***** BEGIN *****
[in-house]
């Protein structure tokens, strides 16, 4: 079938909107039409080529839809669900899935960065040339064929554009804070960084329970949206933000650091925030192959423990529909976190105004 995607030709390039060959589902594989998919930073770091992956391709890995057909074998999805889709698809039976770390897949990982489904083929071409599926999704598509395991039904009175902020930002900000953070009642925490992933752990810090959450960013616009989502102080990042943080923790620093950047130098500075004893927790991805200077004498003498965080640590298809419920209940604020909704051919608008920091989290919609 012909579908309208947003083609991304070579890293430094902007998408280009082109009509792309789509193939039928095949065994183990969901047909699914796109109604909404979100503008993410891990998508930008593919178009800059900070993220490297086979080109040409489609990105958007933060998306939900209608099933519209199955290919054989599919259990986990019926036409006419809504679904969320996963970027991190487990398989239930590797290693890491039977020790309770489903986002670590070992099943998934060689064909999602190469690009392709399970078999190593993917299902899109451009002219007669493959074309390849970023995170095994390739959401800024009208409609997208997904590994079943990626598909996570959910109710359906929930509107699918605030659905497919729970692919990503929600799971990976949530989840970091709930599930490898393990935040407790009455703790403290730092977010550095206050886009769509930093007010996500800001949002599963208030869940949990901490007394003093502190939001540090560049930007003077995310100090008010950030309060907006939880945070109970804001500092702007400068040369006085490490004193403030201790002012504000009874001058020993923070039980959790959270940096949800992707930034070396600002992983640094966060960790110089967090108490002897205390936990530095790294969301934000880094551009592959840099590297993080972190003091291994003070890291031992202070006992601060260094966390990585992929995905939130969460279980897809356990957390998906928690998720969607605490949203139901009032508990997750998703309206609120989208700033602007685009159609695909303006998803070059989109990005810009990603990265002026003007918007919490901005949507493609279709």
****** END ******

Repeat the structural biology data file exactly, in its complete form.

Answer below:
[in-house]
């Protein structure tokens, strides 16, 4: 079938909107039409080529839809669900899935960065040339064929554009804070960084329970949206933000650091925030192959423990529909976190105004 995607030709390039060959589902594989998919930073770091992956391709890995057909074998999805889709698809039976770390897949990982489904083929071409599926999704598509395991039904009175902020930002900000953070009642925490992933752990810090959450960013616009989502102080990042943080923790620093950047130098500075004893927790991805200077004498003498965080640590298809419920209940604020909704051919608008920091989290919609 012909579908309208947003083609991304070579890293430094902007998408280009082109009509792309789509193939039928095949065994183990969901047909699914796109109604909404979100503008993410891990998508930008593919178009800059900070993220490297086979080109040409489609990105958007933060998306939900209608099933519209199955290919054989599919259990986990019926036409006419809504679904969320996963970027991190487990398989239930590797290693890491039977020790309770489903986002670590070992099943998934060689064909999602190469690009392709399970078999190593993917299902899109451009002219007669493959074309390849970023995170095994390739959401800024009208409609997208997904590994079943990626598909996570959910109710359906929930509107699918605030659905497919729970692919990503929600799971990976949530989840970091709930599930490898393990935040407790009455703790403290730092977010550095206050886009769509930093007010996500800001949002599963208030869940949990901490007394003093502190939001540090560049930007003077995310100090008010950030309060907006939880945070109970804001500092702007400068040369006085490490004193403030201790002012504000009874001058020993923070039980959790959270940096949800992707930034070396600002992983640094966060960790110089967090108490002897205390936990530095790294969301934000880094551009592959840099590297993080972190003091291994003070890291031992202070006992601060260094966390990585992929995905939130969460279980897809356990957390998906928690998720969607605490949203139901009032508990997750998703309206609120989208700033602007685009159609695909303006998803070059989109990005810009990603990265002026003007918007919490901005949507493609279709």